Students be weary of debt

Ramen Noodles is Asia Wright’s favorite dish.

The 21-year-old brags that it is an economical meal, best served hot with a chicken or beef seasoning and cooked for one minute. “Just stir and serve,” said the Memphis native. It isn’t a dish that can be easily messed up, a plus for most college students. The only slip-up that may occur is pouring the seasoning in before cooking.

Some college students have even more difficulty with the right recipe for their finances, particularly credit. Whether students like it or not, living in today’s world demands the use of credit. The buyers of homes, cars, major appliances, and even investments need to have a good credit history.

When used wisely, credit cards can be helpful throughout college and can assist students in the development of financial management skills.

As soon as students get their first credit card or loan, they have entered the world of credit reports and scores. A credit report is compiled by credit bureaus and contains information about identity and credit relationships, among other things.

Wright, who has defaulted on four credit cards since 2004 said, “I didn’t realize how credit affected everything. I was so worried about trying to maintain an image, I became frivolous with the way I would spend.”

She mentioned that the first time she saw her credit score was when she was trying to rent an apartment in 2005. “It was below a 500 and I thought I would still be eligible, but I wasn’t,” said Wright.

“It’s vital to know that your credit score affects your ability to get loans, car loans, and home mortgages,” said Harvey Smith, a partner with the GrassRoots Investment Group. “Future jobs and insurance premiums can also be influenced by your credit score. By paying your bills in full or in a timely manner, a credit card will help you establish a good credit score,” said Smith. Smith also mentioned that late payments or no payment at all add to a poor credit score.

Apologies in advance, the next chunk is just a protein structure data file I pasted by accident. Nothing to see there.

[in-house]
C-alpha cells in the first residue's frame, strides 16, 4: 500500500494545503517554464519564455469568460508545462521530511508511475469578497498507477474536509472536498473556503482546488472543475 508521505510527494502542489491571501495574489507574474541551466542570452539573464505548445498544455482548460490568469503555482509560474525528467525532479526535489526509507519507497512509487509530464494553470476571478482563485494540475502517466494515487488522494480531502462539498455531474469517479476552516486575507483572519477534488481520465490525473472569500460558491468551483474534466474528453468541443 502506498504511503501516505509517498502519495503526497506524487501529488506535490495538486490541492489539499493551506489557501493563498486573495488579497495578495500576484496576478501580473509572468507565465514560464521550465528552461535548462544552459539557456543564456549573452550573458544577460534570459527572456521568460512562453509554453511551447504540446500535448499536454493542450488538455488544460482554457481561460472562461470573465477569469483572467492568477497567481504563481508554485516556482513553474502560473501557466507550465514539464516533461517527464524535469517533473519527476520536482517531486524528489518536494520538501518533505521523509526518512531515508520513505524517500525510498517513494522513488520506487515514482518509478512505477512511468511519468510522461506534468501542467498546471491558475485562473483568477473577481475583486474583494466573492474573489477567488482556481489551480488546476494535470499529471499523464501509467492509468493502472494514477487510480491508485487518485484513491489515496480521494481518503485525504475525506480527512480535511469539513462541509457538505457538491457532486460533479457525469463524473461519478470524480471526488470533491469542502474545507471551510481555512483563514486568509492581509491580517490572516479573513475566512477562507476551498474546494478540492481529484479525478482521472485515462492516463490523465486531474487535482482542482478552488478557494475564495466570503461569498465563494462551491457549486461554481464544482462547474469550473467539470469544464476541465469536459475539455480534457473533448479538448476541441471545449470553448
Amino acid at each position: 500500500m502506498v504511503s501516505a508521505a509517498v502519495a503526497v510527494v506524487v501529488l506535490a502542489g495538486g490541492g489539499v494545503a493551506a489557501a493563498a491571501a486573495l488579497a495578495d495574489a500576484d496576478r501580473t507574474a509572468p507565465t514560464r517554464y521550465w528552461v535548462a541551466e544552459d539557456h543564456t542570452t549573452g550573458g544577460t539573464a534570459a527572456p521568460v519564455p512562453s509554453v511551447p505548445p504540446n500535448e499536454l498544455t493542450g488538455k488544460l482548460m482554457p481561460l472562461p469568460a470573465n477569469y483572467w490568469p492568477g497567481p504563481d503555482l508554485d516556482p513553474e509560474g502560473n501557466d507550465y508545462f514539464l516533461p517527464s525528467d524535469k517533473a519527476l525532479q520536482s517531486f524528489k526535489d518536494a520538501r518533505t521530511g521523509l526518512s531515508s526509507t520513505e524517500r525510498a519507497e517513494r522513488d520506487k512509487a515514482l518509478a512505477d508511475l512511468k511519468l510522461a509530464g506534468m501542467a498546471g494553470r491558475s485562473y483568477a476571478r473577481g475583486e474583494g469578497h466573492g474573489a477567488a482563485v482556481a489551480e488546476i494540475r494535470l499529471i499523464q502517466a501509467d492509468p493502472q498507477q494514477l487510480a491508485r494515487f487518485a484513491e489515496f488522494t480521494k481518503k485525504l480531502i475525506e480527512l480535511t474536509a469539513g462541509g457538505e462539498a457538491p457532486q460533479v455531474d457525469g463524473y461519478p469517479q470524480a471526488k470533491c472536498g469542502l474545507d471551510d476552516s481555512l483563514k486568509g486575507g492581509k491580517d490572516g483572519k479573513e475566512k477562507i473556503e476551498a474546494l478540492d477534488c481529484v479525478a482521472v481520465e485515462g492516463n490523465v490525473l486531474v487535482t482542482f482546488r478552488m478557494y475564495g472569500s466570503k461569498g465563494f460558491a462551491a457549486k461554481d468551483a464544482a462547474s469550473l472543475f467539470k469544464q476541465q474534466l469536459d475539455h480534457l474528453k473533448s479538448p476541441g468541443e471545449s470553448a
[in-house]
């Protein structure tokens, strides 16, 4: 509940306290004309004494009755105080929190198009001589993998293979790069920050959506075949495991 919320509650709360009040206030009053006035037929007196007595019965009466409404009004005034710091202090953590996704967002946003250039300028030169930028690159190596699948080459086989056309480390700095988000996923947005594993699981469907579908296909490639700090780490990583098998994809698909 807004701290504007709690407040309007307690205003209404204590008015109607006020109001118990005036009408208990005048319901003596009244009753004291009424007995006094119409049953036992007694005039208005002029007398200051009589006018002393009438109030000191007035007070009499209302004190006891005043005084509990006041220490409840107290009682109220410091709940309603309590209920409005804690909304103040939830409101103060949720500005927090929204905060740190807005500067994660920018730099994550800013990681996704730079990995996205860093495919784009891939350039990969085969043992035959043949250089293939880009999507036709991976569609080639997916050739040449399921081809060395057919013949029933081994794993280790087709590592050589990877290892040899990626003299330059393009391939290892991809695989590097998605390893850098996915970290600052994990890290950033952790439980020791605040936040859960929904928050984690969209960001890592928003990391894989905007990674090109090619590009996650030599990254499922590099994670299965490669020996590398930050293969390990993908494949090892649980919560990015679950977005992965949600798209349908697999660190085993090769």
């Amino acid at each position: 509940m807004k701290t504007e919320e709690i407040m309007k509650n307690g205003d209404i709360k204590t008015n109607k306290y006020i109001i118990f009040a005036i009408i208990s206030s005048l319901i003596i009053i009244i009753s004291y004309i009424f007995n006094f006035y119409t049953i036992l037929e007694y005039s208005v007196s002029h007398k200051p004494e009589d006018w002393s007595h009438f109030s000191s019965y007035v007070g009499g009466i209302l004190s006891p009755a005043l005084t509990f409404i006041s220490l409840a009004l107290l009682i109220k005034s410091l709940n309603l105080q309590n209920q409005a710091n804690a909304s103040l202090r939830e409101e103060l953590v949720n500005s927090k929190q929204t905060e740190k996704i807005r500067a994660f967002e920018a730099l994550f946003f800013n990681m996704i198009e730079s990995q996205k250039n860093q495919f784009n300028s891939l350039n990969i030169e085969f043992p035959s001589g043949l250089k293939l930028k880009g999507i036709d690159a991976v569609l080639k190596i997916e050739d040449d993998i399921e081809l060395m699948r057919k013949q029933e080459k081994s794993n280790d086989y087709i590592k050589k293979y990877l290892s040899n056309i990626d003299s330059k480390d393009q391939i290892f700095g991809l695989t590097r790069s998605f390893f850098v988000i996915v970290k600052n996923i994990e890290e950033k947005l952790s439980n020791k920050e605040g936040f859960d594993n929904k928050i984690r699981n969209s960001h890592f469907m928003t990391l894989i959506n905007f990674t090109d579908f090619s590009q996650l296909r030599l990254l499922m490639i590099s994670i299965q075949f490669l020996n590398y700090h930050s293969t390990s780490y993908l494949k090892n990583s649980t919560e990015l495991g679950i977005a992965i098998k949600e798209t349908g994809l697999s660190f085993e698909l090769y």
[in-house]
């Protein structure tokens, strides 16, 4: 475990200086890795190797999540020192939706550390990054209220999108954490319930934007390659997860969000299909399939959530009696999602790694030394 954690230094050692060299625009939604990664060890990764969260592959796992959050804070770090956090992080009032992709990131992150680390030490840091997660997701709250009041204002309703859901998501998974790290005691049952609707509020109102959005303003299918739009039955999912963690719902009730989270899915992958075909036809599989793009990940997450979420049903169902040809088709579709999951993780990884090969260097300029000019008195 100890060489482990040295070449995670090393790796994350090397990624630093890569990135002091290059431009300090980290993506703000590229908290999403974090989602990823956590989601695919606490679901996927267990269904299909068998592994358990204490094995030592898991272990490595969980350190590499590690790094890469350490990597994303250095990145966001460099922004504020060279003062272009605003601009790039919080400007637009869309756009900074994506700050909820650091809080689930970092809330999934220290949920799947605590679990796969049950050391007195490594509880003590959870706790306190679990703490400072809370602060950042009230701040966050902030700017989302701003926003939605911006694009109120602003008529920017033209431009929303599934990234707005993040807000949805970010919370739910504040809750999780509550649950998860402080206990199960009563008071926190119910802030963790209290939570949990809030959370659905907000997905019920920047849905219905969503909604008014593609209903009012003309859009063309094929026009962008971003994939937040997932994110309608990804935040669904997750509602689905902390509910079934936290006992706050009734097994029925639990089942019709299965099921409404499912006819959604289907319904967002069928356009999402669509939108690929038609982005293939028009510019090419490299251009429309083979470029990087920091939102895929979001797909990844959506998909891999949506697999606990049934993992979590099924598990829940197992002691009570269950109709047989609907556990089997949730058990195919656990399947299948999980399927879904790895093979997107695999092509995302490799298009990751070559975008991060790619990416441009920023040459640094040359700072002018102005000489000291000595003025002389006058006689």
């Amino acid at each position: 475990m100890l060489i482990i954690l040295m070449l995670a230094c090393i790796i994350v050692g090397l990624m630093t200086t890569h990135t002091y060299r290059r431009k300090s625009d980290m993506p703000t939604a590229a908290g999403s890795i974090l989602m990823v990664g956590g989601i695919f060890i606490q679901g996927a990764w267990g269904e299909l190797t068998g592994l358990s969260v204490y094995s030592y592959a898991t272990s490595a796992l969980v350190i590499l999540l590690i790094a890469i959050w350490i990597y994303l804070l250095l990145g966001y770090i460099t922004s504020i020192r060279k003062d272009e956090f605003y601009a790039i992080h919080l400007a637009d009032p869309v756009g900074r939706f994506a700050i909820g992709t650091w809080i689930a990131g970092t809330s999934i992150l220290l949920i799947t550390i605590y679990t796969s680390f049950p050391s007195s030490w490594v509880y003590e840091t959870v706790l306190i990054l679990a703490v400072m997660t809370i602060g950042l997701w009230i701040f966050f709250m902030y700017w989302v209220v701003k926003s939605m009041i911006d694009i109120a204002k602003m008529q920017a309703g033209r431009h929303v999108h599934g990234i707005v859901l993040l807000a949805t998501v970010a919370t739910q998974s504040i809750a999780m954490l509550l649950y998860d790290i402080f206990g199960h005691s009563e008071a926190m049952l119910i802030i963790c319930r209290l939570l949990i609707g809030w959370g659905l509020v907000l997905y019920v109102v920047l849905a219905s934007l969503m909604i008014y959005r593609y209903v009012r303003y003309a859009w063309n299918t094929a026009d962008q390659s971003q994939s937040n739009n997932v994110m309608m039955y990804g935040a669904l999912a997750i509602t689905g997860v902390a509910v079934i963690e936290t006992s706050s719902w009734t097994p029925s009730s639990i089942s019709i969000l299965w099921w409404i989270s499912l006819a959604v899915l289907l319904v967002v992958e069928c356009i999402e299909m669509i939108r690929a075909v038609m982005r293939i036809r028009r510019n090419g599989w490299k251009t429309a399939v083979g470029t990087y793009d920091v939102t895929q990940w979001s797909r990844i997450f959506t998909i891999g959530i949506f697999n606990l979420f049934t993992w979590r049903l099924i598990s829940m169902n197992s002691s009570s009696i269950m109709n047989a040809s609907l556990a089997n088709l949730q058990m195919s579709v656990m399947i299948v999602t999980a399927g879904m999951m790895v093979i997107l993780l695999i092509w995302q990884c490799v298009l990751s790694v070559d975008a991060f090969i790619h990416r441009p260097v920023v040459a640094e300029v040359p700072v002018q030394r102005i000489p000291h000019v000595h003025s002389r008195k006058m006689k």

Justin Allen, 19, a second-year mechanical engineering student from Statesboro, Ga., said, “I know I will have a good job once I graduate so I will be able to pay back any debt that I may have while I’m in school.”

Harvey Smith sees this as a bad sign. “Many students’ expectations of their earning potential after college far exceeds what their actual income will be.”

Tianna King, 20, a second-year political science student from Richmond, Va., recommends getting one card with a low limit. “This limits the amount of credit you have access to and ultimately removes the temptation to spend more than you have or more that you can pay off immediately,” she said.

Smith offers three tips for students. The first is to have open communication with a trusted source and talk openly about financial matters. “This will save you a lot of hassle if an emergency may come up, they will be able to sympathize with you because they understand your situation better,” said Smith.

Second, students should switch from spending behaviors to activities that give a feeling of gratification or reward. “Signing up for intramural activities, exercise or joining an on-campus organizations is always a great outlet.”

Last, “It should be mandatory that students enroll in a personal finance course. You will learn a set of life skills that will not only help you right now, but also after college and for the rest of your life.”

Slowly but surely, Wright is paying off her debts and is on the way to break 600. “This is my second chance at creating a foundation for my financial future. I’d eat Ramen Noodles for the rest of my life to make sure that my credit is always up to par.”